Critical Audit Matters

The critical audit matters communicated below are matters arising from the current period audit of the financial statements that were communicated or required to be communicated to the audit committee and that: (1) relate to accounts or disclosures that are material to the financial statements and (2) involved our especially challenging, subjective or complex judgments. The communication of critical audit matters does not alter in any way our opinion on the consolidated financial statements, taken as a whole, and we are not, by communicating the critical audit matters below, providing separate opinions on the critical audit matters or on the accounts or disclosures to which they relate.

69

Joint Venture Consolidation Assessment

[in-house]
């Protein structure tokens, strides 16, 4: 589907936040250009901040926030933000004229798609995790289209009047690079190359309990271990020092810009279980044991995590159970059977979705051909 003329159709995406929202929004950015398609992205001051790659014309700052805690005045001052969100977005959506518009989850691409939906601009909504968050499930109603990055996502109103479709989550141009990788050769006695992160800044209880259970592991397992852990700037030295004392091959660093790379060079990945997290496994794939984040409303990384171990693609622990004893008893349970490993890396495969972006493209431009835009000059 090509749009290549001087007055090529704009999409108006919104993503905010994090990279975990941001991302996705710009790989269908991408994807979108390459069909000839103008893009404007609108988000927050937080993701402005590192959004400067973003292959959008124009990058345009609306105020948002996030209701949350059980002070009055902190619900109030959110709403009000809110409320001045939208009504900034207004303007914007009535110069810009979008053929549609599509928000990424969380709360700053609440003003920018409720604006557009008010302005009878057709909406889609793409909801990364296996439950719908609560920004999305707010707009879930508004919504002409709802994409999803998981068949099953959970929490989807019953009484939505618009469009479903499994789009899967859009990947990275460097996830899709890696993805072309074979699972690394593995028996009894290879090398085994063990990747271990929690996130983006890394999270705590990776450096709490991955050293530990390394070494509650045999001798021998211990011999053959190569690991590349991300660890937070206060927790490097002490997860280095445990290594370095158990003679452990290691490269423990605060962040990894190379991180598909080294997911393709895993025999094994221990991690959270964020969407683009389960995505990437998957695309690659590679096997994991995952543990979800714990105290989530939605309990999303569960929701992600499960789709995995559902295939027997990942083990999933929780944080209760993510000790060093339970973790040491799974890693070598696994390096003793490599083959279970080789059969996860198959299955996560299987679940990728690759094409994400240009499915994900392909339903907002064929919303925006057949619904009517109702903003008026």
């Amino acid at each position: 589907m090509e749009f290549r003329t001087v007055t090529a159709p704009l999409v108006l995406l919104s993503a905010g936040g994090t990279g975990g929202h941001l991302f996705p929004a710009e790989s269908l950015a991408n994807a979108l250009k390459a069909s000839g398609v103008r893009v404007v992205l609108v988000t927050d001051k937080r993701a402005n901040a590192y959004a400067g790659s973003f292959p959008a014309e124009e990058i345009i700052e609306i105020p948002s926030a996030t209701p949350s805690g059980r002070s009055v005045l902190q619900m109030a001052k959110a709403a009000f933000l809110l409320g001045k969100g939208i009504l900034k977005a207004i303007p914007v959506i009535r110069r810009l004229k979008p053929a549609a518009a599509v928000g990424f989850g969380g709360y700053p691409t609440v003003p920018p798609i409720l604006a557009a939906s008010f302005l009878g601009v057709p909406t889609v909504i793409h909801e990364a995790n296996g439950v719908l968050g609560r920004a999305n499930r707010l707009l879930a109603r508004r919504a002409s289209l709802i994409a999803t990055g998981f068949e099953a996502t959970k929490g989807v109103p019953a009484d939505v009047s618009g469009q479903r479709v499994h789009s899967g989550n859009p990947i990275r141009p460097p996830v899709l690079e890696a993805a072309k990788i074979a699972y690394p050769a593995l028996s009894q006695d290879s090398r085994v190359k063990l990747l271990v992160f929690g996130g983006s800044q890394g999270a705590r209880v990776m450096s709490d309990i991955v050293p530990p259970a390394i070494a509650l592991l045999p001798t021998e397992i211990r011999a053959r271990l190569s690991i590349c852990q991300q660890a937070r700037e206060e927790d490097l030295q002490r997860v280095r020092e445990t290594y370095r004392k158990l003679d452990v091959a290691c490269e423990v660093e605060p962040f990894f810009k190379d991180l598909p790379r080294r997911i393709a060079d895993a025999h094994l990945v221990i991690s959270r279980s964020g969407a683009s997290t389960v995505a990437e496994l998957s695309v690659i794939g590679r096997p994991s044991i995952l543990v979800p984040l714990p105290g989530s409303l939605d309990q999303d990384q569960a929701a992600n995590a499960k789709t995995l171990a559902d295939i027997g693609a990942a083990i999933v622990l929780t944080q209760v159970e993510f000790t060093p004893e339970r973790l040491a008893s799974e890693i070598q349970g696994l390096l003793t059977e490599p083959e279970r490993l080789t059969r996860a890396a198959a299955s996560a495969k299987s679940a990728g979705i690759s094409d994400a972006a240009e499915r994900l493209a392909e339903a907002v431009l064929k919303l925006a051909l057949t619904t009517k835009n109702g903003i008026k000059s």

Description of the MatterThe Operating Partnership accounted for certain investments in real estate joint ventures under the equity method of accounting and consolidated certain other investments in real estate joint ventures. At December 31, 2020, the Operating Partnership’s investments in unconsolidated joint ventures was $3.8 billion and noncontrolling interests in consolidated other partnerships was $26 million. As discussed in Note 2 to the consolidated financial statements, for each joint venture, the Operating Partnership evaluated the rights provided to each party in the venture to assess the consolidation of the venture.
How We Addressed the Matter in Our Audit